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Lecture 18

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University of Maryland

Statistics and Probability

STAT 100

Cremins

Spring

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Week 14
Lecture 18
April 26th, 2017
Inference when Sigma is Unknown
The t Distributions
When the sampling distribution of (x-bar) is close to Normal, we can ﬁnd probabilities involving
(x-bar) by standardizing:
z = (x-bar) — m ÷ s / √n
When we don’t know ç, we can estimate it using the sample standard deviation sx. What
happens when we standardize? This new statistic does not have a Normal distribution!
Standard Error When ç is Unknown
When we do not know the population standard deviation ç (which is usually the case), we
must estimate it with the sample standard deviation s.
When the standard deviation of a statistic is estimated from data, the result is called the
standard error of the statistic.
The standard error of the sample mean is: s ÷ √n
The t Distributions
When we standardize based on the sample standard deviation sx, our statistic has a new
distribution called a t distribution.
It has a different shape than the standard Normal curve:
It is symmetric with a single peak at 0, however it has much more area in the tails. Like any standardized statistic, t tells us how far (x-bar) is from its mean µ in standard deviation
units.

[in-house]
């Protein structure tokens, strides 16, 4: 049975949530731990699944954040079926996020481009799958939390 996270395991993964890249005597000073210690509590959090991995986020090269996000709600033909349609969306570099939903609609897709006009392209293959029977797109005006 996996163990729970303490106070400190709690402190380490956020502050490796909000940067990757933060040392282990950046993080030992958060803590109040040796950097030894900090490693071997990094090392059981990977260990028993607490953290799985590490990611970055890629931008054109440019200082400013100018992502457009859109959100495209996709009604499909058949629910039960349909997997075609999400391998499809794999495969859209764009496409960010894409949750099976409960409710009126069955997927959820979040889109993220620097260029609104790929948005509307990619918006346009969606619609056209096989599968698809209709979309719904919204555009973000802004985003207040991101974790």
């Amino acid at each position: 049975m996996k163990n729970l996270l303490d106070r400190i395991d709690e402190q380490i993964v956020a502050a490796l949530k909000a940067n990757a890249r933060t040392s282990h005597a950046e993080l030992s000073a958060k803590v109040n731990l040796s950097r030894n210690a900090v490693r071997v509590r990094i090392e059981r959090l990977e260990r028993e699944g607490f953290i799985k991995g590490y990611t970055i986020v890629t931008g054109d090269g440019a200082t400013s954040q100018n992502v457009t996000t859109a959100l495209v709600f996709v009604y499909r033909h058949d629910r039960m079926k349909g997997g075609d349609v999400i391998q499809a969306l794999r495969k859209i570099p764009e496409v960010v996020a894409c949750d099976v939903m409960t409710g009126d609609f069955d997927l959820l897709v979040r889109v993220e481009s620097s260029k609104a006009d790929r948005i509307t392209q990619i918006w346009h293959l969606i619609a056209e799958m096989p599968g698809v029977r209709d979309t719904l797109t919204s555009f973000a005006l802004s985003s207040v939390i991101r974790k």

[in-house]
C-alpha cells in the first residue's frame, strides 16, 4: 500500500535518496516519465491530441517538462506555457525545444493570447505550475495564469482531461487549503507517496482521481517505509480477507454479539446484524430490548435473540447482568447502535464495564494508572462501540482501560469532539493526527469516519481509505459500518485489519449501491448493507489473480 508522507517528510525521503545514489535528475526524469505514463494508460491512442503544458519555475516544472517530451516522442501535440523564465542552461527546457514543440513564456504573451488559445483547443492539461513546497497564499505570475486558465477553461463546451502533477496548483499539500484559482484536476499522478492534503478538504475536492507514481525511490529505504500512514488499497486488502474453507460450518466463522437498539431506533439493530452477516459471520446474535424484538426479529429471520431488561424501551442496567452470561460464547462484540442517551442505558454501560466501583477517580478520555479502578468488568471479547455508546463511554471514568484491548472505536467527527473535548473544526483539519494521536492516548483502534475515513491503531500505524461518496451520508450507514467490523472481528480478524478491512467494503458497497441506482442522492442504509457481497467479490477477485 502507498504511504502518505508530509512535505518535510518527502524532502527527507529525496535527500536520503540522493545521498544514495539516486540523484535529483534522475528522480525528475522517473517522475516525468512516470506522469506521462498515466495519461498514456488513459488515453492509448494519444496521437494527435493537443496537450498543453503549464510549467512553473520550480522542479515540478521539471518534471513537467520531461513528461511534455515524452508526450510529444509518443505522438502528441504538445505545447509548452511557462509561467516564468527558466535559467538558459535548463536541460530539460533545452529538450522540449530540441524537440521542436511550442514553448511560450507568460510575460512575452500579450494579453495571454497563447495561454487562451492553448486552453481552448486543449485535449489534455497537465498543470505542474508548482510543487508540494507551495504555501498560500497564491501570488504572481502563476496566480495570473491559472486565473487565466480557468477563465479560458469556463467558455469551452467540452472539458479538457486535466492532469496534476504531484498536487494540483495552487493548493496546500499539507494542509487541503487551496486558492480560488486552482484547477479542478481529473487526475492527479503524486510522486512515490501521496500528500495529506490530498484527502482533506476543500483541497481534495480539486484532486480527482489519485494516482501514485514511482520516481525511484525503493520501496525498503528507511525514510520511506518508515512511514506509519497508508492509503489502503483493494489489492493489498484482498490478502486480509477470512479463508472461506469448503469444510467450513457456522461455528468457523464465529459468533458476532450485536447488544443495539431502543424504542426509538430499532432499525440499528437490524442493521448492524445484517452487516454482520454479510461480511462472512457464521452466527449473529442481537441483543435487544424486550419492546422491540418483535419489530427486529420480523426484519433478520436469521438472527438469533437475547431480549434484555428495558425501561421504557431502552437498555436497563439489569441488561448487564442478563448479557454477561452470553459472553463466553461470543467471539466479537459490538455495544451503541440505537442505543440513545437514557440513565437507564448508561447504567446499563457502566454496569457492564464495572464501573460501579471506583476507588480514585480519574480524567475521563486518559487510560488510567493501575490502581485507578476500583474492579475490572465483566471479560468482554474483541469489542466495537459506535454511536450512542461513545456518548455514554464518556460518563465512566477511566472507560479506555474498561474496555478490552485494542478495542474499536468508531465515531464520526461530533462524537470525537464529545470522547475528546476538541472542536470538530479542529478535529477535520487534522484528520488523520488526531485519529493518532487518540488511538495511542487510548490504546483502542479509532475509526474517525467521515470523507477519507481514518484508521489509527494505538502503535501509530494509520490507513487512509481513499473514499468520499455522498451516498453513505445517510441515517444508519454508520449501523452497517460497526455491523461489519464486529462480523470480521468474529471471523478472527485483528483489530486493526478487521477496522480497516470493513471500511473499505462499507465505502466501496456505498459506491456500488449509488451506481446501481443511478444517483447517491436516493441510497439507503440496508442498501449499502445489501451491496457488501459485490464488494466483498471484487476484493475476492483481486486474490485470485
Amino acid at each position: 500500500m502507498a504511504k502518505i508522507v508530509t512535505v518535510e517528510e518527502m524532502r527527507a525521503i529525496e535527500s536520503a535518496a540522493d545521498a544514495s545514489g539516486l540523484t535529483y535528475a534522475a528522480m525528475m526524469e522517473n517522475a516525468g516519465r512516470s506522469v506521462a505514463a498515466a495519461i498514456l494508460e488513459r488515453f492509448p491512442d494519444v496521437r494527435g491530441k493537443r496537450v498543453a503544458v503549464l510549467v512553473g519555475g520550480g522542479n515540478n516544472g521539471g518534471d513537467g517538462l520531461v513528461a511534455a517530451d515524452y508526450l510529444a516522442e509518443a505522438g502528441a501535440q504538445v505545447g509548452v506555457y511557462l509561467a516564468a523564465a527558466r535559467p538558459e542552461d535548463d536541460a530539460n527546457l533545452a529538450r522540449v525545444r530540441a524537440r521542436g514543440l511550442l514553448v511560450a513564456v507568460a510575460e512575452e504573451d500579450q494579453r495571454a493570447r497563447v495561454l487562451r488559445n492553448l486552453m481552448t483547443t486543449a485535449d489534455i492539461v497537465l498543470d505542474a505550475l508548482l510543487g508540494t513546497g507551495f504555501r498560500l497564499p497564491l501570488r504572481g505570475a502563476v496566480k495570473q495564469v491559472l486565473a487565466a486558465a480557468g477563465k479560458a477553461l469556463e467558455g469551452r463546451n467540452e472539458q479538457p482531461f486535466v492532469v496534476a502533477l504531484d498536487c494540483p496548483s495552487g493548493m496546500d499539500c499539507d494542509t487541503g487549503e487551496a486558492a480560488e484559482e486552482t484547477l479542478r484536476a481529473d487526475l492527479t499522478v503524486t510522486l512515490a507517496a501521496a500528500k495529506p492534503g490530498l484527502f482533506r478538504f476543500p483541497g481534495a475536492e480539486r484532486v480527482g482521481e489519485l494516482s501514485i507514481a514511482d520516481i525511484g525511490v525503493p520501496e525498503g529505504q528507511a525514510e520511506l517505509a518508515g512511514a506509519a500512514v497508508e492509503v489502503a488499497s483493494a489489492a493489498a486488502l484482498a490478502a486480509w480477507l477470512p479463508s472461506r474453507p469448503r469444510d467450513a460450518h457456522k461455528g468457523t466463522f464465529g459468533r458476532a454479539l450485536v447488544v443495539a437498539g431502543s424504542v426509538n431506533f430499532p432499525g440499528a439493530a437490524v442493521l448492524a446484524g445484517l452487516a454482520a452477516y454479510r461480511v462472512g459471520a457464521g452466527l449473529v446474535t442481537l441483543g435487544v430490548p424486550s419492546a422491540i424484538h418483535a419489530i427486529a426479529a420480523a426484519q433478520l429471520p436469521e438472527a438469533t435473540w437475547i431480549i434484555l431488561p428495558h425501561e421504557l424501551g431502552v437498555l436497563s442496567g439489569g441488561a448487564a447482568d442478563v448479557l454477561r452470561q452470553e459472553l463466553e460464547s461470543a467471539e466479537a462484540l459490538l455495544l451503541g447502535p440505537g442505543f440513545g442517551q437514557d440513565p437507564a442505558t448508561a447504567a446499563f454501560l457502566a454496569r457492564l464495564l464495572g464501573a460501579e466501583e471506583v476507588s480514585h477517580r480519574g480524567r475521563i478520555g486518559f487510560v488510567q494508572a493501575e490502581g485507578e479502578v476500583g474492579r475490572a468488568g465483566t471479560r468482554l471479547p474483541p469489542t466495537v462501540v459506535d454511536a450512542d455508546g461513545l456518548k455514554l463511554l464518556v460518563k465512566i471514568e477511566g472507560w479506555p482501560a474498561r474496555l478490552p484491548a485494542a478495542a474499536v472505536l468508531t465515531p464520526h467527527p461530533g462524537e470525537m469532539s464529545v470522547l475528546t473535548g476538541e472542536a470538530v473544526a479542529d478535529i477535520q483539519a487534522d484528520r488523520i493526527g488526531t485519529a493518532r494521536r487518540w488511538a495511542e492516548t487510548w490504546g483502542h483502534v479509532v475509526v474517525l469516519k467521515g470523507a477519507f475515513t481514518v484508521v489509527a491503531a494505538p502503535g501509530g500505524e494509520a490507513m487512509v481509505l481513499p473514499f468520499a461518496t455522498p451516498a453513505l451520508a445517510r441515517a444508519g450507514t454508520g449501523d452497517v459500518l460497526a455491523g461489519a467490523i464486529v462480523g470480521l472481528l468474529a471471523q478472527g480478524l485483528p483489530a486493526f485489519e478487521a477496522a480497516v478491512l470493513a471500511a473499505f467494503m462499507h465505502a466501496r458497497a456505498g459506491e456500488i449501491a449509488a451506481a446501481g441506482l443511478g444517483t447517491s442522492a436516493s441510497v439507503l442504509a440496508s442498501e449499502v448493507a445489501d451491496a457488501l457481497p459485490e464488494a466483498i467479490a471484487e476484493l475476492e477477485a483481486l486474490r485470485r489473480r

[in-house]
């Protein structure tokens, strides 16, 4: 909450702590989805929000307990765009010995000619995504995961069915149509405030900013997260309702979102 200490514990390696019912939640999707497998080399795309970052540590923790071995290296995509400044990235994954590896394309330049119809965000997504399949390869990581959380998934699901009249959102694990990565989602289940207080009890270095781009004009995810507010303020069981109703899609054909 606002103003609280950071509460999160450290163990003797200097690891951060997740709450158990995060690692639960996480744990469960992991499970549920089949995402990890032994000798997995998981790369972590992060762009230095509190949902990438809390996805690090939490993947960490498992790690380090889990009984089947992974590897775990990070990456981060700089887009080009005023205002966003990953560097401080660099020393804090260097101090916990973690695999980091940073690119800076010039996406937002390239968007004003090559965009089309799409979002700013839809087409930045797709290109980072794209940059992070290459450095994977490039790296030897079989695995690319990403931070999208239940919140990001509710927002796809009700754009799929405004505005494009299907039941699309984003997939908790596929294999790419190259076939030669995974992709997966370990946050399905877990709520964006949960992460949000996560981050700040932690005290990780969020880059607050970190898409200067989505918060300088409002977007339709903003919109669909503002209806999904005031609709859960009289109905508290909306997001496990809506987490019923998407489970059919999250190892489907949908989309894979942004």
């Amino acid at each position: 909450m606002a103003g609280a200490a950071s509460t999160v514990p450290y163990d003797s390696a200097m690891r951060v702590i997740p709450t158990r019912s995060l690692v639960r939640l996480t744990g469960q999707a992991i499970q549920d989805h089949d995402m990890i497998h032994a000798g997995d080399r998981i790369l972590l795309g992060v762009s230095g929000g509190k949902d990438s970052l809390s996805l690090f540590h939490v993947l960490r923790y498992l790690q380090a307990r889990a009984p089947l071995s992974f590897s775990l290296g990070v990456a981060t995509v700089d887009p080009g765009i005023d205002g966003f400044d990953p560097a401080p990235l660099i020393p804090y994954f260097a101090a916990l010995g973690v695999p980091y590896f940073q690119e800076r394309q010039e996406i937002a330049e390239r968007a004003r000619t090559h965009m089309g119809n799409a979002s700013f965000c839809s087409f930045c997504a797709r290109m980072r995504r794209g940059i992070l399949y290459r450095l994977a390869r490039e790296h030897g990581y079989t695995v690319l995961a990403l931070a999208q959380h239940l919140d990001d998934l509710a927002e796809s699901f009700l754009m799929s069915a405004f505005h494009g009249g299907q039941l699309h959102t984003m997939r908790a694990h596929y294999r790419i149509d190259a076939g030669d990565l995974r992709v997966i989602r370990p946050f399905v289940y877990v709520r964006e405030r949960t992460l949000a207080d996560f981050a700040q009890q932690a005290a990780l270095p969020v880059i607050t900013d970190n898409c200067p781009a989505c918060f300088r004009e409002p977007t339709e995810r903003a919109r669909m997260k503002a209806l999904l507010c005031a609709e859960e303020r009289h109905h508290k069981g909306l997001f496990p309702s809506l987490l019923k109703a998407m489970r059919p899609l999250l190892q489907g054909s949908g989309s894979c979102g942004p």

However, there is a different t distribution for each sample size, speciﬁed by its degrees of
freedom (df).
The t density curve is similar in shape to the standard Normal curve. They are both symmetric
about 0 and bell-shaped.
The spread of the t distributions is a bit greater than that of the standard Normal curve (i.e.,
the t curve is slightly “fatter”).
As the degrees of freedom increase, the t density curve approaches the N(0,1) curve more
closely. This is because s estimates ç more accurately as the sample size increases.
When we perform inference about a population mean µ using a t distribution, the appropriate
degrees of freedom are found by subtracting 1 from the sample size n, making df = n — 1.
Draw an SRS of size n from a large population that has a Normal distribution with mean µ and
standard deviation ç. The one-sample t statistic:
t = (x-bar) - m ÷ sx ÷ √n
has the t distribution with degrees of freedom df = n — 1.
When comparing the density curves of the standard Normal distribution and t distributions,
several facts are apparent:
The density curves of the t distributions are similar in shape to the standard Normal curve.
The spread of the t distributions is a bit greater than that of the standard Norm

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